Generalized anxiety disorder (GAD) is a chronic condition whose central feature is excessive anxiety and worry. People with GAD worry about the same sorts of things as people who do not struggle with anxiety – relationships, doing well at work and at school, and health. The difference is that people with GAD report that they spend a lot of time worrying, particularly about problems that haven’t yet happened and about uncertain situations. They also report worrying more than other people they know. People with GAD experience problems concentrating and sleeping and have difficulty unwinding, even when things seem to be going well in life. This group is also at risk for many health problems, including depression, gastrointestinal conditions (like ulcers), and cardiac problems. People with GAD report challenges in their relationships that come about because of their worrying.
When people with GAD worry, their thinking can look a lot like an internal monologue of “what if?” questions. Notably, when people with GAD are caught in a spiral of worry, they can have a hard time articulating exactly what it is that they are afraid will happen (for example, What if something bad happens? What if I can’t handle it? What if things fall apart for me?). Indeed, research suggests that people with GAD avoid thinking clearly and concretely about their worst fear coming true, and that this avoidance actually maintains anxiety, because people are not confronting their fears head on. Fracalanza, Koerner, and Antony at Ryerson University in Toronto, Canada conducted a study to see if teaching people how to write concretely about their worries may have therapeutic effects. There is growing interest in writing interventions because they are inexpensive, easy to deliver, and have been shown to have important health benefits.
In the Ryerson University study, published in the Journal of Anxiety Disorders in 2014, 57 participants meeting criteria for a diagnosis of GAD were randomly assigned (like flipping a coin) to one of three conditions in the experiment. In one condition, participants were asked to identify their worst fear and to write a detailed “story” about this situation coming true in the here-and-now, for 20 minutes, 3 days in a row. In another condition, participants were also asked to write about their worst fear coming true according to the same instructions, but to write about a different scenario on each of the 3 days. Participants assigned to the neutral writing condition wrote on each of the 3 days about what they would do if they had the day off. They were instructed to write in a factual, nonemotional way. This was the “control” condition, designed to sort out whether it is writing concretely about one’s worst fears, or merely the act of writing, that leads to therapeutic benefits.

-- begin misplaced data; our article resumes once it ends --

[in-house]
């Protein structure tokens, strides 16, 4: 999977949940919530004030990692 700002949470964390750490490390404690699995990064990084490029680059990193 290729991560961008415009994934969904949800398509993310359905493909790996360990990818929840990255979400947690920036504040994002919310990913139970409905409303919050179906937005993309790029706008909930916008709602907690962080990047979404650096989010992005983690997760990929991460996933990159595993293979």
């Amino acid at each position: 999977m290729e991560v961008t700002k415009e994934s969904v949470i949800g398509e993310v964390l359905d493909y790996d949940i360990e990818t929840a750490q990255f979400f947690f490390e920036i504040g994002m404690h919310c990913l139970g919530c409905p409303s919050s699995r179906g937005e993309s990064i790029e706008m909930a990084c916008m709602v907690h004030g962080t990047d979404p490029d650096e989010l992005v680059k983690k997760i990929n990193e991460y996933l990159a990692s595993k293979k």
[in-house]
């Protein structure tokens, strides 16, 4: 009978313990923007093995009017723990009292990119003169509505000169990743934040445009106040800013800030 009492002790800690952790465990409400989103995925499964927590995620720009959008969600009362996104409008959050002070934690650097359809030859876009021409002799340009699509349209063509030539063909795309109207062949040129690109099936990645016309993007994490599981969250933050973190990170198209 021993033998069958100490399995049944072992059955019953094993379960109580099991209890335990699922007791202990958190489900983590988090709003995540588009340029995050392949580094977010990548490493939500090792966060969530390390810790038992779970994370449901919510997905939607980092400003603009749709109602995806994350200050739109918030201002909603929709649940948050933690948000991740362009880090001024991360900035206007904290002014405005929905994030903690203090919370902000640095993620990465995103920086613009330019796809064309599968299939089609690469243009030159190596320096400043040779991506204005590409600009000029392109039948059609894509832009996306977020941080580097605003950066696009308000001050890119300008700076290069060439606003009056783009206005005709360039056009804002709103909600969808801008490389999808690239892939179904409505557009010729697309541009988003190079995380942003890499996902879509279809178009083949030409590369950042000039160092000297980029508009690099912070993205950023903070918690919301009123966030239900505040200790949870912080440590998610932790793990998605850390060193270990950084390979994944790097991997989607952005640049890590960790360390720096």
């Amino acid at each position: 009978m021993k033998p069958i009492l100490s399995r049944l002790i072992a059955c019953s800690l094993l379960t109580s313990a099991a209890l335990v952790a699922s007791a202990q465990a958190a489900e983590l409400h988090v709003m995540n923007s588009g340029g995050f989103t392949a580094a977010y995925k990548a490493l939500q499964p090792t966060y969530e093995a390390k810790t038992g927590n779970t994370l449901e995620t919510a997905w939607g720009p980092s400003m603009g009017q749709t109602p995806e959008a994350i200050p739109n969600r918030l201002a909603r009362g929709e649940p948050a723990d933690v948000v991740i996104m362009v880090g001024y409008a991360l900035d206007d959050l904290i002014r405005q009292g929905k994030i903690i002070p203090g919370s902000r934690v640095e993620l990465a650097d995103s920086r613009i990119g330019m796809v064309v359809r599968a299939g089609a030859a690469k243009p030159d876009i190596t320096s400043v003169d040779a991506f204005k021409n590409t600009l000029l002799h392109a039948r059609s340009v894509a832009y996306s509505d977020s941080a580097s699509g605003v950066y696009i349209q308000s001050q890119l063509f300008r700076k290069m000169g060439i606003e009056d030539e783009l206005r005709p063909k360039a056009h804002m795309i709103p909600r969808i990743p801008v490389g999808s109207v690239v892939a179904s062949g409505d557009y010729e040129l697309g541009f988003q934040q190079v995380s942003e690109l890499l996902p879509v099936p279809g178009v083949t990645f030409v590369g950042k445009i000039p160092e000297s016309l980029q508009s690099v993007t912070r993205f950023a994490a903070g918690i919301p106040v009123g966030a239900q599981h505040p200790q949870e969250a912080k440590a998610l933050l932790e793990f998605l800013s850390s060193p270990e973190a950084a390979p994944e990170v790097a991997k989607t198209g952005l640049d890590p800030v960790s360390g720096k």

Before the first writing session, and one week after the third writing session, all participants completed questionnaires measuring worry and related features. They also did a brief exercise in which they were asked to close their eyes and spend 30 seconds imagining their worst fear coming true. The results showed that people who wrote repeatedly about the same worst fear coming true benefitted the most– after 3 days of writing, these participants reported a large decrease in worry, less negative attitudes toward uncertainty, and a greater willingness to bring to mind images of their worst fear coming true; whereas, people who wrote about a different worst fear on each day, or about what they would do if they had the day off, did not show these changes.
According to Fracalanza and colleagues, it may be that writing about the same worst fear coming true several times gave people the time and the opportunity to arrive at a new and possibly a less threatening understanding of their greatest fear. The research group at Ryerson University is continuing this line of research to determine the best way to deliver the writing intervention. Before it can be recommended as a treatment for people with GAD, the group wants to do more studies looking at, for example, the optimal number and duration of writing sessions, and the mechanism of action.